Whenever management did something that affected us negatively, I was one of the journalists who would go to the editor or the publisher and make our case for why the company was wrong. Sometimes we were successful. Sometimes we weren’t.

Once, there was a staff meeting where the idea was floated that the news staff might have to write advertorials. The reporters were livid. I spoke up and let’s just say my commentary was not received well.

For weeks, I was sure I would be fired.

Ches News Guild postersThankfully, I was not fired. But I could have been. Maryland is an at-will state, and as long as the company wasn’t discriminating against me in certain specific ways (gender, race, age, etc.), they could have bounced me.

I eventually got hired at The Baltimore Sun, where I’m represented by the Washington-Baltimore News Guild.

Suddenly, I was making a living wage. I’m not getting rich by any stretch, but things are not as tight as when I was at The Capital. My first few years, I had guaranteed wage increases because I was climbing the steps outlined in our contract.

And I didn’t have to worry about being fired because an editor might not like me because of the protections in our contract.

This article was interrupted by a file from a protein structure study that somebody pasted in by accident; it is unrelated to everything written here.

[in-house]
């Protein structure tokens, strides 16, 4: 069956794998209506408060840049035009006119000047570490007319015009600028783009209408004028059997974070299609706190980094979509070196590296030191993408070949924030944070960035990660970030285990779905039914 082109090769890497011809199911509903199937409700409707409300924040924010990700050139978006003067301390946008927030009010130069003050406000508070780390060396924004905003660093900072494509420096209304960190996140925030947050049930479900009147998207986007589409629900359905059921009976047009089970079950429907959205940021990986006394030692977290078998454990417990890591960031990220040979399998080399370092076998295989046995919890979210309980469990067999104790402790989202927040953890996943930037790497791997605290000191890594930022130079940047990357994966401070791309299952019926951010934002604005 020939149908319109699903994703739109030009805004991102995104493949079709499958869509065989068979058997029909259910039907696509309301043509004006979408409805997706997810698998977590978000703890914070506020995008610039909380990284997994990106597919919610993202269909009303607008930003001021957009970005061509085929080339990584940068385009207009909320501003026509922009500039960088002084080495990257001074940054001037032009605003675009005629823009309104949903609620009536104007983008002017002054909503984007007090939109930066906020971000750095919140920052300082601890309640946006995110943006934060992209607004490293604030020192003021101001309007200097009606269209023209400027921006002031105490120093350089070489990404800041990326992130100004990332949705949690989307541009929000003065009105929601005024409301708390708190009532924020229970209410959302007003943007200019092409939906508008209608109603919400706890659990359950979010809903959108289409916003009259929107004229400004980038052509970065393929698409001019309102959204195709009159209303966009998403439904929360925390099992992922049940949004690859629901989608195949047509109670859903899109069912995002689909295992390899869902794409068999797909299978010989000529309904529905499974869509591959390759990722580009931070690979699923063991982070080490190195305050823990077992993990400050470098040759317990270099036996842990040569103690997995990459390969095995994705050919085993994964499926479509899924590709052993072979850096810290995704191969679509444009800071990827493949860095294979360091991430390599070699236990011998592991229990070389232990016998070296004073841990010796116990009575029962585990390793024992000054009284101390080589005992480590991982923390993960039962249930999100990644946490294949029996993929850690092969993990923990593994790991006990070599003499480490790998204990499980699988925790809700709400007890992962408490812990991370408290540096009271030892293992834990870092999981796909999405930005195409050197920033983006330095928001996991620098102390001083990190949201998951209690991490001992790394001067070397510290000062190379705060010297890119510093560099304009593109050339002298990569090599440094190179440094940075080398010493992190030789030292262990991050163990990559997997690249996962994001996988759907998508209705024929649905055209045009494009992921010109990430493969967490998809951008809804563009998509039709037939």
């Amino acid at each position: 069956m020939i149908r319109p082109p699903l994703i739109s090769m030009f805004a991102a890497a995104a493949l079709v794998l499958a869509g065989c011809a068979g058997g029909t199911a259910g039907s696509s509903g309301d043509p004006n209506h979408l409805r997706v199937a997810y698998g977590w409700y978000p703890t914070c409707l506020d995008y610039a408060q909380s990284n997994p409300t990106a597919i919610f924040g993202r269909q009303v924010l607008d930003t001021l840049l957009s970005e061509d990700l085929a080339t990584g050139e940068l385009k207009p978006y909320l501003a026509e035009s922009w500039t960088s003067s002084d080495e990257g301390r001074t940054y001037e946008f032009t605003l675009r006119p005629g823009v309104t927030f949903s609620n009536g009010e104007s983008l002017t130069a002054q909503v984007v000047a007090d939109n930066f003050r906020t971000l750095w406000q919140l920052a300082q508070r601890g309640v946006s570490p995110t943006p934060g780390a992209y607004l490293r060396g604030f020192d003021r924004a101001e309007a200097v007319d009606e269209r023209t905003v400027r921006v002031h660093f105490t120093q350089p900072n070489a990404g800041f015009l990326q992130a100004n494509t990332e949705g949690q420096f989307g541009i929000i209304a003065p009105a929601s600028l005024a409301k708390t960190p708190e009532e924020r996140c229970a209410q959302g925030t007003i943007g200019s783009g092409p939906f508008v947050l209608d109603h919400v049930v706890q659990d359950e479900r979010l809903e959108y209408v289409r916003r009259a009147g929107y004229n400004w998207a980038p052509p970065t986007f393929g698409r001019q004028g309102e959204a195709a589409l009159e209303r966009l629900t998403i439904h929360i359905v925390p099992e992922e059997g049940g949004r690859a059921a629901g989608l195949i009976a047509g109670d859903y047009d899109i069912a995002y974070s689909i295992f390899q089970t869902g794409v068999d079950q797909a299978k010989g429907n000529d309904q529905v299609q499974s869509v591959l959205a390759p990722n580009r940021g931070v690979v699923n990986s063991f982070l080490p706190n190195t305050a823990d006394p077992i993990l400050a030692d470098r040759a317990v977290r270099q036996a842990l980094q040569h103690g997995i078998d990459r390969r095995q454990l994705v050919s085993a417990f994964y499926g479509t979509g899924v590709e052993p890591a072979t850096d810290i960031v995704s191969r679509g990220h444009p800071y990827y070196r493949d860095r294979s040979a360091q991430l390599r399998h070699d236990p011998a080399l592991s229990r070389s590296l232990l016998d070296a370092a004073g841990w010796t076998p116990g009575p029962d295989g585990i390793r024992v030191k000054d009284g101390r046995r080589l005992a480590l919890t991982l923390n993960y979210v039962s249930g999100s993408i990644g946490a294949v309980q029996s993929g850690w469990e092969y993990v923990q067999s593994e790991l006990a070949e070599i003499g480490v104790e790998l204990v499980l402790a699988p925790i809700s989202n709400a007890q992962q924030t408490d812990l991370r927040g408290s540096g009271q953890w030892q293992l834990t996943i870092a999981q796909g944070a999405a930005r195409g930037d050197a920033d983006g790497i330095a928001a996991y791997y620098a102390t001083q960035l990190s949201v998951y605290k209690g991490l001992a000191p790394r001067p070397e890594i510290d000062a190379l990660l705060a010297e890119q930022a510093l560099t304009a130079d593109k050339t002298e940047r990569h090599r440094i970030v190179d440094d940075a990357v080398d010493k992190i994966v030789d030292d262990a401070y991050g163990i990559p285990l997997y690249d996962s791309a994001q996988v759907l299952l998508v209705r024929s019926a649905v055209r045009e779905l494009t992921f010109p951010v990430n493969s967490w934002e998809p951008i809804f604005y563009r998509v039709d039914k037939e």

I get paid overtime when I put in for it. I get paid double-time when I work holidays. There’s a tiny bump for shift differential when I work a night breaking news shift. The company pays the full IRS reimbursement rate for my mileage, and kicks in a few bucks a week toward my car insurance.

These things might sound like no-brainers to non-journalists, but these working conditions were amazing to me when I came to The Sun. And they are all because of the News Guild.

The journalists who came before me negotiated many of these conditions — pay scale, shift differential, insurance, mileage, vacation time — in our Guild contract. Paying overtime is the law, and one that the Guild will make sure that management adheres to in a way that a lone reporter can’t do on her own. There is strength in numbers.

(This is not to say the contract or working conditions at The Sun are perfect. We have work to do, too.)